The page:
Behold, the sea unicorn. Before the Age of Discovery, most Europeans knew little of the non-human creatures that shared their planet. People still believed that unicorns - those of the equine variety - existed, and the Vikings capitalized on the myth by slaughtering sea unicorns in the North Atlantic and selling their tusks to wealthy Europeans, who were none the wiser about the con.
Unlike terrestrial unicorns, sea unicorns actually exist, only today we know them as narwhals. It wasn't until 1577 that an English explorer named Martin Frobisher laid eyes on them. In the intervening years, we've learned a lot about the horned whales, but we still don't know very much about why their faces have long, pointy swords attached to them. Here's what we do know: their horns are not horns at all, but overgrown teeth.
Above: Narwhal sketch by Pearson Scott Foresman, public domain. (Source)
At the National Geographic Phenomena blog, Carl Zimmer discusses several of the hypotheses for the evolutionary origins of the narwhal's abnormally long tooth:
The ideas scientists have put forward over the years have been legion. The list includes–but is not limited to–an acoustic probe, a means for dumping extra heat, a rudder, an ice-picker, and a spear for battling predators or perhaps other narwhals. Most of those ideas emerged not from close observation but speculation. The narwhals live in remote Arctic fjords and vanish for the winter under the ice. They do not make it easy for scientists to see them use their tusk for anything at all.
Now, a group of researchers from Harvard, the Smithsonian, the University of Minnesota, Fisheries and Oceans Canada, and elsewhere have conducted an experiment with wild narwhals to see whether their tusks might be sensory organs. One hint that this might be the case is that, unlike our teeth, they're not coated with enamel. Instead, they seem explicitly designed to bring seawater close to the nerve endings within.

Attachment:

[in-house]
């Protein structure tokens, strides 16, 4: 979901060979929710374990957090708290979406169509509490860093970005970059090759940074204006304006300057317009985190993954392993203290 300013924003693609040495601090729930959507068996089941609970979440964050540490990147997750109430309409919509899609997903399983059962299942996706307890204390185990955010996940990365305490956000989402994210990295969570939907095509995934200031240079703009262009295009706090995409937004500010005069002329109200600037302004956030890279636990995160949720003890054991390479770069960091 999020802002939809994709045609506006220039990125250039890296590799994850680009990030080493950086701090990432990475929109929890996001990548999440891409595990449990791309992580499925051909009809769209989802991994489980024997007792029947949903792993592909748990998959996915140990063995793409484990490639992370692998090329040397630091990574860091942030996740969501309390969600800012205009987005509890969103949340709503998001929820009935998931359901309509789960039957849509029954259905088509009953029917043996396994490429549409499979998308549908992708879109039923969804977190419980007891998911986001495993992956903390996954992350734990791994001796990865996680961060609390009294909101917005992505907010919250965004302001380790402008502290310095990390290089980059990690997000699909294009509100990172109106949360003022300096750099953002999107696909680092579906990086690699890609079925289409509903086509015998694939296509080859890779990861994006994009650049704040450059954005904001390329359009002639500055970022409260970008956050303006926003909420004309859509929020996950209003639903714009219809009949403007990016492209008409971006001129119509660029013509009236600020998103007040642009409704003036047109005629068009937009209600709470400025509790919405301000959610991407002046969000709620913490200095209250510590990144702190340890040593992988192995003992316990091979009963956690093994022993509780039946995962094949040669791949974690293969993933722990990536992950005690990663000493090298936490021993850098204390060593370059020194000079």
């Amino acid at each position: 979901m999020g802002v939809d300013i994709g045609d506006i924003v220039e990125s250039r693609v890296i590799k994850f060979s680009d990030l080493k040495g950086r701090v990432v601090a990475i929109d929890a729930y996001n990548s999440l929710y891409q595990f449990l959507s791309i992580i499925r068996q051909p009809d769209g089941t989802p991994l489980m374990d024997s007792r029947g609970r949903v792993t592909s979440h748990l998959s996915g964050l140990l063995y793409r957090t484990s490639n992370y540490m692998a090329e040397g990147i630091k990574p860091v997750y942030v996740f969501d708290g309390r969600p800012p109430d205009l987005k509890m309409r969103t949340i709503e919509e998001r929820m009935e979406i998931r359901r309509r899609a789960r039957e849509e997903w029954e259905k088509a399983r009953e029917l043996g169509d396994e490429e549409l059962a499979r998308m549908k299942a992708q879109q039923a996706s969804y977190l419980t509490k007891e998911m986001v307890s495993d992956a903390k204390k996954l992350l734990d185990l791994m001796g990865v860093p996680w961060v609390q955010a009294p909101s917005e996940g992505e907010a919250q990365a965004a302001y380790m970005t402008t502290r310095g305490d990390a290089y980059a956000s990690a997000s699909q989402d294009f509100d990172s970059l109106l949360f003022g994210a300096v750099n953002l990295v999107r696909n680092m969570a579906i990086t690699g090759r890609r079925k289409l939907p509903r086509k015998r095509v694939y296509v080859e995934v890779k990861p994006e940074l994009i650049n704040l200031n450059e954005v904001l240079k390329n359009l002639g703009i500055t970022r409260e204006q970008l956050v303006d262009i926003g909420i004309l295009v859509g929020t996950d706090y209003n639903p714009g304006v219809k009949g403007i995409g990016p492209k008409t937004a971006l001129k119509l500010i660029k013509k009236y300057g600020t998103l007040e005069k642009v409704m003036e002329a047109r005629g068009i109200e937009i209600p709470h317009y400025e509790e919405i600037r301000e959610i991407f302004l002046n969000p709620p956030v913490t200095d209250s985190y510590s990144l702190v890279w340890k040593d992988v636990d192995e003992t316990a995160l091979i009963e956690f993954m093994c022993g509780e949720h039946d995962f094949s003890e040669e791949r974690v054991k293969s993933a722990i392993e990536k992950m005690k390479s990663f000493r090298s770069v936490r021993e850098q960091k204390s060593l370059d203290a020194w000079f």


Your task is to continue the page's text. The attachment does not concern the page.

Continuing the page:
To see if the narwhals used this intricate anatomy to sense their surroundings, Nweeia and his colleagues captured live narwhals off of Baffin Island and slipped a conical jacket over their tusks. The scientists then pumped water into the jacket, either with a high or a low level of salt. Electrodes that Nweeia's team put on the skin of the narwhals measured their heart rate through the experiment, which only lasted less than half an hour per animal.
They found that the narwhals' heart rate changed according to the salinity of the water their tusks were exposed to. Could narwhals use their tusks as sensory probes, perhaps to identify possible mates, or to track down their friends or family?
Nweeia and his colleagues suggest that the males may use it to sense things that can help them win mates. They may be able to track down female narwhals by sampling the chemicals in the water, searching for the ones found where the females feed. They might even be able to sense whether females are receptive for mating from the chemicals they release. Some males might be able to use their tusk to find food for newborn calves. Males with more sensitive tusks would have better luck at reproducing than others, and that difference would drive the evolution of the wildly elongated tusk.
That the tusks only grow on males already hints at sexual selection as the mechanism behind their evolution. But this research suggests they're more than ornamentation (like the peacock's tail) and more than a weapon (like a deer's antlers). Whether they initially evolved as a sensory organ though, or if that ability came later, is still unclear, especially since males have been observed "tusking," while nearby females look on. The tusks probably serve multiple purposes in a narwhal's daily struggle for survival; we may never know how the narwhal got its tusk in the first place.